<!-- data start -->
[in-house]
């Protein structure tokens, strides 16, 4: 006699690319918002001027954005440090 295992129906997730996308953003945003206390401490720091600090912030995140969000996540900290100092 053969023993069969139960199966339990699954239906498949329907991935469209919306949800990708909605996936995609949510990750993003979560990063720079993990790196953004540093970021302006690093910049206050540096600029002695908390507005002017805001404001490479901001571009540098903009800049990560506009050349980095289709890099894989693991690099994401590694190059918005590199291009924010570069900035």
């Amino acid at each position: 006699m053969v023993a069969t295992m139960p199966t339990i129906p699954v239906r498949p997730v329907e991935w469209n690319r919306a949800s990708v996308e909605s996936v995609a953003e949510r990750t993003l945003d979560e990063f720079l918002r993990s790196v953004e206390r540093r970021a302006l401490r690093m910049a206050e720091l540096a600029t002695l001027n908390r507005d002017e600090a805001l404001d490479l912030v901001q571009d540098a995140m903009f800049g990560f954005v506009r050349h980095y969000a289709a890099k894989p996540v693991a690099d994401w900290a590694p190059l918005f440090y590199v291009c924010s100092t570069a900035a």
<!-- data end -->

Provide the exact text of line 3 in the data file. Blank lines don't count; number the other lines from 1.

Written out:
């Amino acid at each position: 006699m053969v023993a069969t295992m139960p199966t339990i129906p699954v239906r498949p997730v329907e991935w469209n690319r919306a949800s990708v996308e909605s996936v995609a953003e949510r990750t993003l945003d979560e990063f720079l918002r993990s790196v953004e206390r540093r970021a302006l401490r690093m910049a206050e720091l540096a600029t002695l001027n908390r507005d002017e600090a805001l404001d490479l912030v901001q571009d540098a995140m903009f800049g990560f954005v506009r050349h980095y969000a289709a890099k894989p996540v693991a690099d994401w900290a590694p190059l918005f440090y590199v291009c924010s100092t570069a900035a």